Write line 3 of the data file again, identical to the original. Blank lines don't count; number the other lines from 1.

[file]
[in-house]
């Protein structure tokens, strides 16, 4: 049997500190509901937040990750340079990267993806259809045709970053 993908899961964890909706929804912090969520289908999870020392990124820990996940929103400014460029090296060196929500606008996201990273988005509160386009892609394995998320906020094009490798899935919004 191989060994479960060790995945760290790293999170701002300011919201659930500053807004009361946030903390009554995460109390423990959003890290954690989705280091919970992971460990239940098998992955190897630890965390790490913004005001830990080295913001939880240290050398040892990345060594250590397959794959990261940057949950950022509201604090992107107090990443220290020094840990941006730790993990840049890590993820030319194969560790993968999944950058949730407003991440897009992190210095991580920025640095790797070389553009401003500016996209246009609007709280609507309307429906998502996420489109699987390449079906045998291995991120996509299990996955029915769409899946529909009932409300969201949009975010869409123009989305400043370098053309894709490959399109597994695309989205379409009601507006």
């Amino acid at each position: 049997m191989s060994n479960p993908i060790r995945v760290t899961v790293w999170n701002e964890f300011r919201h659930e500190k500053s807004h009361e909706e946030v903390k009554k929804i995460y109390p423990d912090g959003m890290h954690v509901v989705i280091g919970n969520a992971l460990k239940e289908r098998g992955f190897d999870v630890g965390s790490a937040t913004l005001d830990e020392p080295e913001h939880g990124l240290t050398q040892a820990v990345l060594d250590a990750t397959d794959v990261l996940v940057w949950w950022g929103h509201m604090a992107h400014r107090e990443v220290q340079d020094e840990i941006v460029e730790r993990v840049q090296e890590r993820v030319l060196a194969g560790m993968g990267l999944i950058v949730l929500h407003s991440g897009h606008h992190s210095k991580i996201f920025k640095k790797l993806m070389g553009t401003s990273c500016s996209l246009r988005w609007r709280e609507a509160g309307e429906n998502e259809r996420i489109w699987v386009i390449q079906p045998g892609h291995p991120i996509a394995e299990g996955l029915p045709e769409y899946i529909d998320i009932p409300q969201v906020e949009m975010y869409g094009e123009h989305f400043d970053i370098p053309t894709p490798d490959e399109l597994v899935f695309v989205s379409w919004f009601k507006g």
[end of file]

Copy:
């Amino acid at each position: 049997m191989s060994n479960p993908i060790r995945v760290t899961v790293w999170n701002e964890f300011r919201h659930e500190k500053s807004h009361e909706e946030v903390k009554k929804i995460y109390p423990d912090g959003m890290h954690v509901v989705i280091g919970n969520a992971l460990k239940e289908r098998g992955f190897d999870v630890g965390s790490a937040t913004l005001d830990e020392p080295e913001h939880g990124l240290t050398q040892a820990v990345l060594d250590a990750t397959d794959v990261l996940v940057w949950w950022g929103h509201m604090a992107h400014r107090e990443v220290q340079d020094e840990i941006v460029e730790r993990v840049q090296e890590r993820v030319l060196a194969g560790m993968g990267l999944i950058v949730l929500h407003s991440g897009h606008h992190s210095k991580i996201f920025k640095k790797l993806m070389g553009t401003s990273c500016s996209l246009r988005w609007r709280e609507a509160g309307e429906n998502e259809r996420i489109w699987v386009i390449q079906p045998g892609h291995p991120i996509a394995e299990g996955l029915p045709e769409y899946i529909d998320i009932p409300q969201v906020e949009m975010y869409g094009e123009h989305f400043d970053i370098p053309t894709p490798d490959e399109l597994v899935f695309v989205s379409w919004f009601k507006g």